Today on Scripting news, Dave Winer has two posts that are very interesting if taken together.

The first gives his impression of the current state of the relationship (for want of a better word) between bloggers and the mainstream media in the wake of a 60 Minutes story on Bush’s record in the National Guard where supposedly new documents were brought to light that a huge range of bloggers have subsequently called into question with substantive critiques of the legitimacy of the documents.

The second notes that the update time on his site still reflects his long stay on the east coast and wonders whether he should update it to reflect pacific time now that he’s taken an apartment in Seattle for a few months. Taken on its own, it seems a trivial question.

I wonder though, if Dave was conscious of the connection between the two issues, the tension between old consolidated media and new, distributed media on one hand, and the time zone he chooses to file his stories.

The old consolidated media has a bi-coastal bias, with a particular focus on NYC and DC on the east coast, and LA on the west. To some, there is something sinister about this bias, and not without reason, but the underlying causes are rather mundane. It is natural for people, even professional journalists, to have some bias towards issues close to home and because the media has consolidated in NYC and LA due to a variety of forces, and in DC because its the center of all three branches of government, home for most of the media is confined to a few cities on the two coasts.

When it comes to national news though, that bias leans east. The countries unoficial “paper of record” the New York Times, is on the east coast, the TV news organizations are headquartered in NYC. Even NPR, the mainstream alternative news source comes out of DC.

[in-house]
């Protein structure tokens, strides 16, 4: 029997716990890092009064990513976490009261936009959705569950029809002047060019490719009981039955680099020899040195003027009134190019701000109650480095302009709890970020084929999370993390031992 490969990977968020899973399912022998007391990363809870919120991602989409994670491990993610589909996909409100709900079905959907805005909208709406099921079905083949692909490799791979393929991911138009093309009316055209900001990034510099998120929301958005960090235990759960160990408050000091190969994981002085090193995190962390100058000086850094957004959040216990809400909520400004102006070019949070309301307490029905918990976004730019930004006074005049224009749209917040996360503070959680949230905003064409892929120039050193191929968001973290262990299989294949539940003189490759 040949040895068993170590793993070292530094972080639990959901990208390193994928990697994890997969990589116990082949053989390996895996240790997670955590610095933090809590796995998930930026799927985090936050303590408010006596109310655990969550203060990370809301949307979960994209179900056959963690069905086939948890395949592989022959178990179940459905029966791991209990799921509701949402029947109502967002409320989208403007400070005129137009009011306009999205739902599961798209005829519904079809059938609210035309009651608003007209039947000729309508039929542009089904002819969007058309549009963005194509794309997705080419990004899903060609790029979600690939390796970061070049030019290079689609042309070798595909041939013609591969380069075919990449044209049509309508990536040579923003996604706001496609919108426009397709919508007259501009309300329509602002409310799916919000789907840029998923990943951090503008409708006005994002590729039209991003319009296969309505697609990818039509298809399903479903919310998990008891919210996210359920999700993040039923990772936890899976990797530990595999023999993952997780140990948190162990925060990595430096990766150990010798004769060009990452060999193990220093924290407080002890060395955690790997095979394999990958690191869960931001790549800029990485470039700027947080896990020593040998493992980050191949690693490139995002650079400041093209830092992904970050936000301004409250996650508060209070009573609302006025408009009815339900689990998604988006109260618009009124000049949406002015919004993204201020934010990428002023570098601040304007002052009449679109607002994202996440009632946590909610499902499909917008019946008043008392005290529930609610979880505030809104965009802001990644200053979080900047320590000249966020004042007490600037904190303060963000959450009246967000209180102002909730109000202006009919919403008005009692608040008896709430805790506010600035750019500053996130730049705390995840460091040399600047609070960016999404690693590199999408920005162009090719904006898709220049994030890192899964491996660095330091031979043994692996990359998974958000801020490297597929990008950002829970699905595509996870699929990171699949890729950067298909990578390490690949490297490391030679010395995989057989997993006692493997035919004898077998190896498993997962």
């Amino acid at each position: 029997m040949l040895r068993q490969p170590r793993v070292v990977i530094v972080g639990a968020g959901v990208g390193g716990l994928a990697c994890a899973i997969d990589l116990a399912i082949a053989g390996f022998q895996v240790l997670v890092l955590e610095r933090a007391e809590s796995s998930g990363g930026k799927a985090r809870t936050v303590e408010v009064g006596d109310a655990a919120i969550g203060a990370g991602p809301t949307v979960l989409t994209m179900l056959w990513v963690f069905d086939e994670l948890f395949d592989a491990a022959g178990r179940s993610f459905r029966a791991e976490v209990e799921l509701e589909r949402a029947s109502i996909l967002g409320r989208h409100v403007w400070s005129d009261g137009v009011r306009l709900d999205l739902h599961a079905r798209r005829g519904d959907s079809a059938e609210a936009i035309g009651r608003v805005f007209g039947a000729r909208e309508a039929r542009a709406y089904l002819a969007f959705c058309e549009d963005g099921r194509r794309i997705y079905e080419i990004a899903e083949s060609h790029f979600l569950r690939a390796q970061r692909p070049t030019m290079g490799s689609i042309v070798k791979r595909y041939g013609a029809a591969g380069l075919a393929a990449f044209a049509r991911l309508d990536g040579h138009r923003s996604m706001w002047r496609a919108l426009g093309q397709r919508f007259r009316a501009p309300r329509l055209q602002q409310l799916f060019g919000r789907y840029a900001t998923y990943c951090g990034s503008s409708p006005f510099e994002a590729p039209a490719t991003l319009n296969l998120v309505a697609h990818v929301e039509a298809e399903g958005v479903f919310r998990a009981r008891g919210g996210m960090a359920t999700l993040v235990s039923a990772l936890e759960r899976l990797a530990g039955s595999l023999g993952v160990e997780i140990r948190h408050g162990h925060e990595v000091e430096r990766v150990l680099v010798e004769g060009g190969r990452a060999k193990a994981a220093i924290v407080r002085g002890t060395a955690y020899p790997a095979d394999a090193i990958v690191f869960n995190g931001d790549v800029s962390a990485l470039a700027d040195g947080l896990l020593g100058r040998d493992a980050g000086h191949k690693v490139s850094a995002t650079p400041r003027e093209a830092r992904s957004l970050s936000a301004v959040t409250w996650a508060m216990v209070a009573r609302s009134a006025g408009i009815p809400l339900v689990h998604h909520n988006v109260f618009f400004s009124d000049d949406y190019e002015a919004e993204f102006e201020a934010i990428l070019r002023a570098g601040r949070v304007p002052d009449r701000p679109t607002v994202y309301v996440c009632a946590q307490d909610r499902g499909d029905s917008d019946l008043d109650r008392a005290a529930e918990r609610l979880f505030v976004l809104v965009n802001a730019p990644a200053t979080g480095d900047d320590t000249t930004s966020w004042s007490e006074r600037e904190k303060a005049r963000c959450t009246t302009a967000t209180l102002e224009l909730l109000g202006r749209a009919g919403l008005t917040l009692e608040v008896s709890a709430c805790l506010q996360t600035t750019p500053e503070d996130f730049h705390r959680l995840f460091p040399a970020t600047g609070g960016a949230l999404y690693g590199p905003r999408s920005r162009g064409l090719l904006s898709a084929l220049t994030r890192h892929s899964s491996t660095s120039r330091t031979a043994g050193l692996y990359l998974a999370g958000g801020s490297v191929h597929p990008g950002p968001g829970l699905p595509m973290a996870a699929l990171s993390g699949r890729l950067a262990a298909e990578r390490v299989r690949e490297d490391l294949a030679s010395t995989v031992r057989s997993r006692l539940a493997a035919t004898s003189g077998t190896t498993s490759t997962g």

Bloggers aren’t subject to the same dynamics that caused centralization in those old east coast cities, and so their is the opportunity for blogging to bring a broader perspective.

So, my answer Dave’s question. He should update his blog to show that he is “filing” his posts from the west coast and when he’s pickign what city to make an extended visit to next, he might want to consider looking for a way to file from the mountain or central time zones. Salt Lake City, perhaps? Maybe St Louis, or New Orleans? All have interesting historical significance in the building of the contry. St Louis served as the gateway for the settlers that ended up flowing into the west. SLC developed as an important provisioning point for those many settlers as they headed further west to California, Oregon and Washington, and as they spread throughout the arrid inland of the western reach of the country. New Orleans is interesting for being one of our oldest cities which grew from a different cultural tradition from the protestant northeast.